> Yes, different instance sizes are supported by configuring your
> environment file.
> > - How do you apply security updates to running instances, etc.?
> We'll start by having an upgrade hook, which defaults to sudo apt-get
> upgrade, but which the formula can customize.
> More details in the documentation:
>     https://ensemble.ubuntu.com/docs/upgrades.html
> > - Shouldn't the formulas include author info in the yaml? I'd be loathe
> Indeed.  We'll add support for that.
> > to create my own formulas based on those someone else has provided
> > unless I know who I can go to if I have problems with the formula. Also,
> > is there any promise of version compatibility, or is it possible that if
> > you create formulas that import other formulas that your own formula
> > will no longer work?
> Formulas do not really "import" other formulas, they relate to them,
> so if the protocol used in the relation is the same, it should
> continue to work across formula versions.  If it changes in an
> incompatible way, the relation name should change to reflect that.
> > - Can it use elastic IPs (DNS and for interacting with "static"
> > services)? Can it interact with services that are not part of Ensemble
> Not today.  It's a feature high in our roadmap, though.
> > - What security is there in terms of if one server in an ensemble
> > cluster is compromised? How much information is shared between the
> > instances with zookeeper and what's to prevent one server from querying
> > all information on other servers?
> Today, nothing.  We have somewhat of a clear path to follow on the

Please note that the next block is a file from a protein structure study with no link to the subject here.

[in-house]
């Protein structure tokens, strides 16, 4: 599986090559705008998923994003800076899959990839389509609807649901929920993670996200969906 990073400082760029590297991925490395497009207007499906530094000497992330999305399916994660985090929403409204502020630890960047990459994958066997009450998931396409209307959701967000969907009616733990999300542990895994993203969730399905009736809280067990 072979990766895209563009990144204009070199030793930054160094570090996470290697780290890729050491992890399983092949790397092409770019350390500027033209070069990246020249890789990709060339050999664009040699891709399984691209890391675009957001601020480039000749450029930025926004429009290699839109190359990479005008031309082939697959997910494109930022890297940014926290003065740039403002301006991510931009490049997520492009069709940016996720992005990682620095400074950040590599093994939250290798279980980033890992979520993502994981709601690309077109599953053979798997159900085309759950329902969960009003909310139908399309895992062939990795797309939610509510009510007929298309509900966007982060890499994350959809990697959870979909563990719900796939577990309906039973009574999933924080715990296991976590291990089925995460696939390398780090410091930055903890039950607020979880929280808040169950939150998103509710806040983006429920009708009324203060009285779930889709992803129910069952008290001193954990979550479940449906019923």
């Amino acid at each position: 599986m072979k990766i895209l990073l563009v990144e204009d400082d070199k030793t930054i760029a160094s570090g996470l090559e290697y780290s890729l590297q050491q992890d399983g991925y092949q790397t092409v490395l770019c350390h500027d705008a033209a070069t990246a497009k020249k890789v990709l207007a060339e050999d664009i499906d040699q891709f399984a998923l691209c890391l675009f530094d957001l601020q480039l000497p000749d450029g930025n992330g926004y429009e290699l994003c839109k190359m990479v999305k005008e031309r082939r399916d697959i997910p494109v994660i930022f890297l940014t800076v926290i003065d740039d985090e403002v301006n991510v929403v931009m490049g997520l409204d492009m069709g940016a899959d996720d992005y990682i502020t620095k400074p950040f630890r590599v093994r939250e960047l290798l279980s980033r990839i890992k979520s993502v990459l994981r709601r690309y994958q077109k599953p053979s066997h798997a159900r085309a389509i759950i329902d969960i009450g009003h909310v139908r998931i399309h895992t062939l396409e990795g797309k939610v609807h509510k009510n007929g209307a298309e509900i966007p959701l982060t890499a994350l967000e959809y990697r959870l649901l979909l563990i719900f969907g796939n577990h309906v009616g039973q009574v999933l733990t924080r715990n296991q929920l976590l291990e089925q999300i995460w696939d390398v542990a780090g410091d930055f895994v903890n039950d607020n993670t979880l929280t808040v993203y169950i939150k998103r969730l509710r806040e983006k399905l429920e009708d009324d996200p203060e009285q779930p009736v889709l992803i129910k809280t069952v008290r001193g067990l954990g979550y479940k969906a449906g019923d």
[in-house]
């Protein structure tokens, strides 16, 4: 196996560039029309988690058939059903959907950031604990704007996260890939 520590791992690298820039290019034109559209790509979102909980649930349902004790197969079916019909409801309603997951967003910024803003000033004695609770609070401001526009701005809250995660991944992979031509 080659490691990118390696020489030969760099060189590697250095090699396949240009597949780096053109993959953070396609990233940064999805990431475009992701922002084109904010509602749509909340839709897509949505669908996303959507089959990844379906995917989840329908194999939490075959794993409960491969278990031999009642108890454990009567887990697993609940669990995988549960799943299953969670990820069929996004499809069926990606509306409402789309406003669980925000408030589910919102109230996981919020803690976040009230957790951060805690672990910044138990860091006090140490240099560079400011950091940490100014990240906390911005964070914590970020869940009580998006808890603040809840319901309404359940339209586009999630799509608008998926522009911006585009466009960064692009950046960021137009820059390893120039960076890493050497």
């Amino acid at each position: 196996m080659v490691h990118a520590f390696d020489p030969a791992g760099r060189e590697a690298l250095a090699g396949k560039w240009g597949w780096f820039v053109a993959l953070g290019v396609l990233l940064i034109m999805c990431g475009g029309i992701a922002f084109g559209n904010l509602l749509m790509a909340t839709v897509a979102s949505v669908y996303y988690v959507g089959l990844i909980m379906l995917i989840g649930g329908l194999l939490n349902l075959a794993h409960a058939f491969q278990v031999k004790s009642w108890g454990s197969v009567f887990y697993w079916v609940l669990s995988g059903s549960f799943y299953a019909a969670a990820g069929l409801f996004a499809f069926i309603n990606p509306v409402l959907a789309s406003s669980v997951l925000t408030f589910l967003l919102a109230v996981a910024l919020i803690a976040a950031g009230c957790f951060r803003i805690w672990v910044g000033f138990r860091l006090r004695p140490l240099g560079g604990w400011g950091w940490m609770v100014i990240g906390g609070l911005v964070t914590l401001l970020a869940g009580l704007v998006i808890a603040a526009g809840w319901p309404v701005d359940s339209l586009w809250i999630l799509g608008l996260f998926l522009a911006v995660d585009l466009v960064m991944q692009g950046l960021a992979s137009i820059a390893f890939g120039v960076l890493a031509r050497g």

> security front, though.
> > - What is the Ensemble approach to firewalls? Is it expected that this
> > is a formula issue?
> It is, and that's already in progress.  Formulas will be able to
> declare which ports they want to open, and the admin can select which
> services to expose.  The firewall is only open when both the service
> is exposed by the admin and the formula declared it wants the port
> open.
> > - It's not entirely clear to me if you could use Ensemble to replace our
> > current deployment scripts - they are used to push out incremental code
> > updates to specific services, and work by copying code into a directory
> From your description, I don't see any blockers.  Formulas can be
> upgraded, and they have a proper hook which is called when that
> happens, allowing you to add custom logic at that stage.
> > == What's next? ==
> >
> > Our plans from here are to continue testing Ensemble so that we can try
> > to realistically get an idea of what works for us and what doesn't over
> > the long term. Initially this involves testing how it deals with a bunch
> > of error states, but then we'd also like to begin writing some formulas
> > (I guess participating in https://launchpad.net/principia would be the
> > best thing here).
> Yes, that would be fantastic!  Please feel free to hang around here in
> the mailing list and/or on the freenode #ubuntu-ensemble channel for
> us to learn what you need and also to help you out.
> > I think the overall takeaway as far as we can see is that Ensemble seems
> > suited for deploying services, but not necessarily managing services. Is
> Given the points above, I don't see any constraints in terms of it
> managing services.
> > the idea that you would need to deploy your own management layer through
> > Ensemble, or outside of Ensemble, or is the idea that in the future
> > Ensemble will be able to manage services for you?
> It manages services for you _today_.    It certainly has well-known
> shortcomings which are a side effect of us having it working at all
> for three months now, but it feels like we have your needs covered on
> the medium term roadmap.
> Again, thanks a lot for the feedback Tom.  That's really appreciated
> as it gives us good ground to follow on.